Three Important Lessons for Father’s Day

Guest Blogger Shon Christy

As a father of five, Father’s Day has always been a special day for me!  It is a little more special because six years ago my first and only son was born on Father’s Day weekend.  Beckett was born with some health challenges and also happened to have Down syndrome.  We knew that he would have Down syndrome so that wasn’t a surprise to us. We had done plenty of research and talked to people all over the country from doctors, the National Down Syndrome Society, the Upside of Downs in Northeast Ohio, and probably most importantly other families in Summit County to help prepare us for what that might mean. 

beckettIn much of the preliminary research we did online there was a recurring theme of lowered expectations and all of the things Beckett would not be able to do.  This was quite discouraging to our family and we were not going to accept that for his future.  But our educational journey took a much different turn when we started talking to Down syndrome groups and other families that had direct experience!  We found amazing stories of achievement, success, love, community change and support!  So when Beckett arrived we were ready for an amazing journey! 

I wanted to share three things that I have learned over the last six years.  I know that 6 years is not a long time in the big picture, but I believe these things to be significant! 

A foundation of understanding

What I have learned along the way has been priceless and I am happy to share it with anyone giving this blog a read!  I believe that a strong foundation of understanding is important.  I needed to understand that every child in life will have challenges along the way, not just children with special needs.  In fact don’t we all have significant challenges along the way?  Beckett may have some challenges with speech, another child may have issues with depression, while yet another may struggle with math.  It is also important to understand that every kid is a kid and even as humans we are more alike that different.  In a diverse world we learn and benefit from others that have different characteristics and I believe it makes us better.  I know that I am better, my family is better, and the community that we live in is better because of Beckett’s birth and full inclusion.  Starting from a point of understanding and appreciation that we all have diverse characteristics but are more alike than different is very important.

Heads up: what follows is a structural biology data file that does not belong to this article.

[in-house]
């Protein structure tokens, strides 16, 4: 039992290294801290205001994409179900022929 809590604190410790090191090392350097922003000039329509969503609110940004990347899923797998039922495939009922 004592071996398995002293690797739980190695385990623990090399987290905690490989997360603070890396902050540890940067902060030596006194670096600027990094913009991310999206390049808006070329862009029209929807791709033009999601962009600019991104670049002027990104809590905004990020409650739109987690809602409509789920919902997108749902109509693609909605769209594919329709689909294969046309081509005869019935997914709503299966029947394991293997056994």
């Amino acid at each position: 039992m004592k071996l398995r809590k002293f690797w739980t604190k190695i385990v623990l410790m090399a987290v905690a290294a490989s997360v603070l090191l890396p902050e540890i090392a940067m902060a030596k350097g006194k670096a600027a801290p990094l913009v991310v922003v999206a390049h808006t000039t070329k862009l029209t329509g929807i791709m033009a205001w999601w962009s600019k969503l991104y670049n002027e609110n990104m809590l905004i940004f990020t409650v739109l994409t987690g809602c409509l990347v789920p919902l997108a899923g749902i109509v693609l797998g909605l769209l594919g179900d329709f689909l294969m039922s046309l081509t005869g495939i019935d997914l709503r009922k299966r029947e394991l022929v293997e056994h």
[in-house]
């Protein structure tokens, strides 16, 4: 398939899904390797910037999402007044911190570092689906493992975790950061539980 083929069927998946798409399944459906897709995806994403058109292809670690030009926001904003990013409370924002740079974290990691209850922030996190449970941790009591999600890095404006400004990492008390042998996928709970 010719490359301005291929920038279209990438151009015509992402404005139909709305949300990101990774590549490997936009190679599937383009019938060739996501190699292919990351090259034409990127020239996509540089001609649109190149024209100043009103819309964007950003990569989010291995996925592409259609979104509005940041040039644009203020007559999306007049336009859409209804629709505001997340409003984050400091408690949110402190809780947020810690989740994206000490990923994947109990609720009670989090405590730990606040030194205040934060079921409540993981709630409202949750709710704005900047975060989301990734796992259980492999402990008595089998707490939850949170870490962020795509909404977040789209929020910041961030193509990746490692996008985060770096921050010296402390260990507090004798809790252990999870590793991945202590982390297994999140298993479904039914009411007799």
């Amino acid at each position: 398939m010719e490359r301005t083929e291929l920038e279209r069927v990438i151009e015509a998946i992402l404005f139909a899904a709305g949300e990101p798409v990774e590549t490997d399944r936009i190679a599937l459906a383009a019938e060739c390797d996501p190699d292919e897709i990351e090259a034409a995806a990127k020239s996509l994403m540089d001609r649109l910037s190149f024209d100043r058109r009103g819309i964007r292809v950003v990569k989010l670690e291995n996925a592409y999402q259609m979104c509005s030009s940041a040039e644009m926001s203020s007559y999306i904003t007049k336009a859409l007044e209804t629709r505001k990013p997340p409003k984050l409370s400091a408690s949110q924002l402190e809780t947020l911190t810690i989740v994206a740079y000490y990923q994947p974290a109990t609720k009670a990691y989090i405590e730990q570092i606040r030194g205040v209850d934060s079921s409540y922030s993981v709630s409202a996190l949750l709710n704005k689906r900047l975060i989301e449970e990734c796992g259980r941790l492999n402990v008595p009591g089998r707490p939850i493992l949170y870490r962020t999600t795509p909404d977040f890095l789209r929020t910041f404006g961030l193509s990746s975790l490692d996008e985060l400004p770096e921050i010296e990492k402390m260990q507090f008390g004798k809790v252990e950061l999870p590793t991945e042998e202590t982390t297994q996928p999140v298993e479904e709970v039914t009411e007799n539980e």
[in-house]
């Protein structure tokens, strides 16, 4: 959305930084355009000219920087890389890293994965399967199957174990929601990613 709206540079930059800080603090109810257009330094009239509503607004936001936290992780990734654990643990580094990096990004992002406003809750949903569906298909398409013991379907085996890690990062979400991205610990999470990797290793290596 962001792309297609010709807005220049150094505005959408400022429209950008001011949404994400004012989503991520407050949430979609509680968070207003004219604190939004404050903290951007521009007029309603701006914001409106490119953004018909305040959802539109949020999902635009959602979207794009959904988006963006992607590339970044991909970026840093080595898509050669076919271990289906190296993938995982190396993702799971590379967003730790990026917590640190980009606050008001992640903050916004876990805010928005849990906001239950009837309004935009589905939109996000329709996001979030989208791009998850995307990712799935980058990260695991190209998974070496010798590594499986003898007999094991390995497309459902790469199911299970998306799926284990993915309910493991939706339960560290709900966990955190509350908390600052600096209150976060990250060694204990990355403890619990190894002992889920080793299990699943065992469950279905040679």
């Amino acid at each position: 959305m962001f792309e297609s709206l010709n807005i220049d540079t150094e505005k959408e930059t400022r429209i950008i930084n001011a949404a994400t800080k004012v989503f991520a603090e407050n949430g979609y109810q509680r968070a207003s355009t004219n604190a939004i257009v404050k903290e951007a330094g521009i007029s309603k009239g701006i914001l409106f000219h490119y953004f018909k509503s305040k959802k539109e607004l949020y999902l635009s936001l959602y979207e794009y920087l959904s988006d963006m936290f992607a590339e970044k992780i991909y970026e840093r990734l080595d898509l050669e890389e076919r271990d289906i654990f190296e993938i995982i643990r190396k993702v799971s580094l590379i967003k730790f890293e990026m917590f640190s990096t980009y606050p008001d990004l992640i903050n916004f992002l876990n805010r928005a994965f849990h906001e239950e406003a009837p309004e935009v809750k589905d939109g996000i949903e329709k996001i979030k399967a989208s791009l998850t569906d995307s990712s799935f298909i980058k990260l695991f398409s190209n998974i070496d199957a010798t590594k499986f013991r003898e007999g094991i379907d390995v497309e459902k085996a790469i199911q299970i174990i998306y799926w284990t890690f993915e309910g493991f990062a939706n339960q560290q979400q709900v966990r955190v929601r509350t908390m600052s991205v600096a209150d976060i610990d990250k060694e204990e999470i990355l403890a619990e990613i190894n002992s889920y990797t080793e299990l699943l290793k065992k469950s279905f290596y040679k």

Supportive communities

The second thing that I learned very quickly is that we live in one of the most amazingly supportive communities on the planet.  I feel truly blessed to live in Summit County and in my city of Stow.  Understanding the community supports here have helped me navigate complex systems, laws, and sometimes even the simplest of things like what toys might help him with motor skills.  There are programs like Ohio Early Intervention to help navigate the early years and assisting families with starting life out on the right path! Our friends at Summit DD are always a phone call away for any question we might have.  We recently spent the last year working with our school Indian Trail, The ARC of Summit and Portage County and the rest of Beckett’s educational team to keep him at his home school fully included in a Kindergarten classroom this coming Fall.  Every program we have encountered has either helped provide support, answer questions, or assisted in advocacy when needed. The programs and services provided by the county as well as other non-profits have been great, but probably the greatest support comes from the people in the community itself.  Whether it’s a local business supporting Beckett’s Buddies, our Buddy Walk team, or families that have been through things we are experiencing (like the IEP process or making therapy recommendations), we have always felt the amazing love of people around us.

No limits

Lastly, I learned that Beckett’s only limits are the ones that we place on him.  He has always amazed me with what he could do when we had high expectations.  This is the same for every child in my opinion and we expect the best from our five!  We have had doctors and therapists tell us what he wasn’t going to do many times, we thanked them for their opinions and then went on to work and prove them wrong.  Time and time again he rose to the occasion!  That’s not to say he always does, but we continue to work on the things he has challenges with and will not stop until he overcomes them. 

Michael Jordan said, “If you’re trying to achieve, there will be roadblocks. I’ve had them; everybody has had them. But obstacles don’t have to stop you. If you run into a wall, don’t turn around and give up. Figure out how to climb it, go through it, or work around it.”  We have found this to be accurate!

With a strong understanding that everyone is more alike than different, understanding the amazing support systems we have in Summit County, and understanding that the only limitations individuals with disabilities have are the ones that we have in our minds, we can help create a world where there are only abilities, like my friends at the Akron Rotary Camp always say!

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